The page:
May meet their just reward.
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1 By this I know thy gracious ear
Is open when I call;

Because thou suffer'st not my foes
To triumph in my fall.

12 Thy tender care secures my life
From danger and disgrace;
And thou vouchsaf'st to set me still
Before thy glorious face.

13 Let therefore Israel's Lord and God
From age to age be bless'd;
And all the people's glad applause
With loud Amens express'd.



AS pants the hart for cooling streams,
When heated in the chase;

So longs my soul, O God, for thee,
And thy refreshing grace.

2 For thee, my God, the living God,
My thirsty soul doth pine:

O! when shall I behold thy face,
Thou Majesty divine!

3 Tears are my constant food, while thus
Insulting foes upbraid :

"Delnded wretch! where's now thy God?
"And where his promis'd aid?"

4 I sigh whene'er my musing thoughts
Those happy days present,

When I with troops of pious friends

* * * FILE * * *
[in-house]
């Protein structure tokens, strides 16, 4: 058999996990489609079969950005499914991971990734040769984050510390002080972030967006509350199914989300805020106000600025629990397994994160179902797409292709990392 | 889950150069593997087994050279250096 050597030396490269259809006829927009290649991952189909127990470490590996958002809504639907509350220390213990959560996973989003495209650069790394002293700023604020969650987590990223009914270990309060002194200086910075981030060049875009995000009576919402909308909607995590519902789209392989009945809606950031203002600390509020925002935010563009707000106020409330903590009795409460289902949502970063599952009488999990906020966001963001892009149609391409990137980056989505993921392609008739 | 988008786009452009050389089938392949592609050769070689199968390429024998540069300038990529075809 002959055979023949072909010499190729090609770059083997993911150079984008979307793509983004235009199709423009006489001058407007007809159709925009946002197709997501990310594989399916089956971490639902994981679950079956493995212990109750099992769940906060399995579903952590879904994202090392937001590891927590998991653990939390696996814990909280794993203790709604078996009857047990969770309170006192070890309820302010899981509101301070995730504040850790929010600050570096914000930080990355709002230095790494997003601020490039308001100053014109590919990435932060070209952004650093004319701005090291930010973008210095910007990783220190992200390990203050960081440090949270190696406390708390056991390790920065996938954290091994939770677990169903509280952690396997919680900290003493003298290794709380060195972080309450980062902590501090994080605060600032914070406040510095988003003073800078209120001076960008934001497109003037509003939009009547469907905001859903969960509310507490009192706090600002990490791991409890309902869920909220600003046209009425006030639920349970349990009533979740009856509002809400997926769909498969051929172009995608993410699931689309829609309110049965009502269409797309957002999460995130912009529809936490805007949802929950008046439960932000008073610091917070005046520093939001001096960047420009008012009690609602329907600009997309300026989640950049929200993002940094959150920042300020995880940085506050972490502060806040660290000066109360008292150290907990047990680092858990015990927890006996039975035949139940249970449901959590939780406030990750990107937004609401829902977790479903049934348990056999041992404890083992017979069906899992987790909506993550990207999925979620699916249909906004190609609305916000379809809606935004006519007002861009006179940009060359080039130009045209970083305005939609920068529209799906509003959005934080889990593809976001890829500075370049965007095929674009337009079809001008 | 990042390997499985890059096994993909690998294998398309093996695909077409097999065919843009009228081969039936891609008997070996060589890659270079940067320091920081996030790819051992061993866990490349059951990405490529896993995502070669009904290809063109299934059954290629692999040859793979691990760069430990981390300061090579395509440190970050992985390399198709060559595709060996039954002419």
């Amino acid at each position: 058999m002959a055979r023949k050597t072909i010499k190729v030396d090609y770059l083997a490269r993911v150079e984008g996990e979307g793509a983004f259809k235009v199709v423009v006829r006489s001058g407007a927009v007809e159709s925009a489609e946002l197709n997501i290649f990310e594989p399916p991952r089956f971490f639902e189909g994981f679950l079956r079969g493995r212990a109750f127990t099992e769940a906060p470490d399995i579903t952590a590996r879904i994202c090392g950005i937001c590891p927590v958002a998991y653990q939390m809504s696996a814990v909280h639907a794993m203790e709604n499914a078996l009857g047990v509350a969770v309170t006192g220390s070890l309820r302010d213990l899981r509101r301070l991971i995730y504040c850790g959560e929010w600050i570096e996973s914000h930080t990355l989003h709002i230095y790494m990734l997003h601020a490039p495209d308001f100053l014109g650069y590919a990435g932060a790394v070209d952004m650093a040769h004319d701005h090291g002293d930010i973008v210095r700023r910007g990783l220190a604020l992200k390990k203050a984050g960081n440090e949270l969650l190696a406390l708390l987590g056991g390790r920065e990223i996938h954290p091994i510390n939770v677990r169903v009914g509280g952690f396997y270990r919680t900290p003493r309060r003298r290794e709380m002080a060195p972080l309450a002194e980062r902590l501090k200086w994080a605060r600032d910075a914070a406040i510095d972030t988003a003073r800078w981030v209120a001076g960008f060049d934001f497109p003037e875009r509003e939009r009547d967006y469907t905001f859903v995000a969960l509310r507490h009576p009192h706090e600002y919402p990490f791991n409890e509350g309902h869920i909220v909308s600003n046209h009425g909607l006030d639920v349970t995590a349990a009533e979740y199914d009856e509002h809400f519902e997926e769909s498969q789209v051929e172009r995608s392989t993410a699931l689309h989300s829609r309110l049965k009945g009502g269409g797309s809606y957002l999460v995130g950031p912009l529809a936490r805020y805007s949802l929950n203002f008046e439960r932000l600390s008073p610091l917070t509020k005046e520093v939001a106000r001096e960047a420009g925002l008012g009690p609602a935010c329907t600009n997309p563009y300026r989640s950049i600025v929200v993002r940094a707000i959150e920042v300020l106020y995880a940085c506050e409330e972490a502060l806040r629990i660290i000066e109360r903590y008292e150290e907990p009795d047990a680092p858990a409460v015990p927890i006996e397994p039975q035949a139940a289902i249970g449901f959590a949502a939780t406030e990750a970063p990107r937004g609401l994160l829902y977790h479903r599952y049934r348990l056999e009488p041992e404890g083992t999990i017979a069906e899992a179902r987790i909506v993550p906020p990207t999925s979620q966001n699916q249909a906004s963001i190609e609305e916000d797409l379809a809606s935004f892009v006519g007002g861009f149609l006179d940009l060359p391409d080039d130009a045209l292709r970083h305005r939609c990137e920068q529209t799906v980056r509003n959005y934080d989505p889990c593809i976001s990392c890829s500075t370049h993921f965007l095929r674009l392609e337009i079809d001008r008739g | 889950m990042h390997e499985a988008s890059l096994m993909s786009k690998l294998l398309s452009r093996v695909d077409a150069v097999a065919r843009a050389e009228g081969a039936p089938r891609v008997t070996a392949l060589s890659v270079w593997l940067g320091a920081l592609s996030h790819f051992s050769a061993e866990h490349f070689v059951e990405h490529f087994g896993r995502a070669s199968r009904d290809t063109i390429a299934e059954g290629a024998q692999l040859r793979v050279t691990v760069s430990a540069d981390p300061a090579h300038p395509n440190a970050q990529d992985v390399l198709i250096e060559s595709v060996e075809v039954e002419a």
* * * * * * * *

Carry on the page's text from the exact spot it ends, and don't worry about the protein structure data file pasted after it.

Thy temple did frequent:

When I advanc'd with songs of praise
My solemn vows to pay,
And led the joyful sacred throng,
That kept the festal day.

5 Why restless, why cast down, my soul?
Trust God, and he'll employ

His aid for thee, and change these sighs
To thankful hymns of joy.

6 My soul's cast down, O God, but thinks
On thee and Sion still;

From Jordan's bank, from Hermion's heights,
And Mizar's humbler hill.

7 One trouble calls another on,

And bursting o'er my head,

Fall spouting down, till round my soul
A roaring sea is spread.

8 But when thy presence, Lord of life,
Has once dispell'd this storm,

To thee I'll midnight anthems sing,
And all my vows perform,

9 God of my strength, how long shall 1,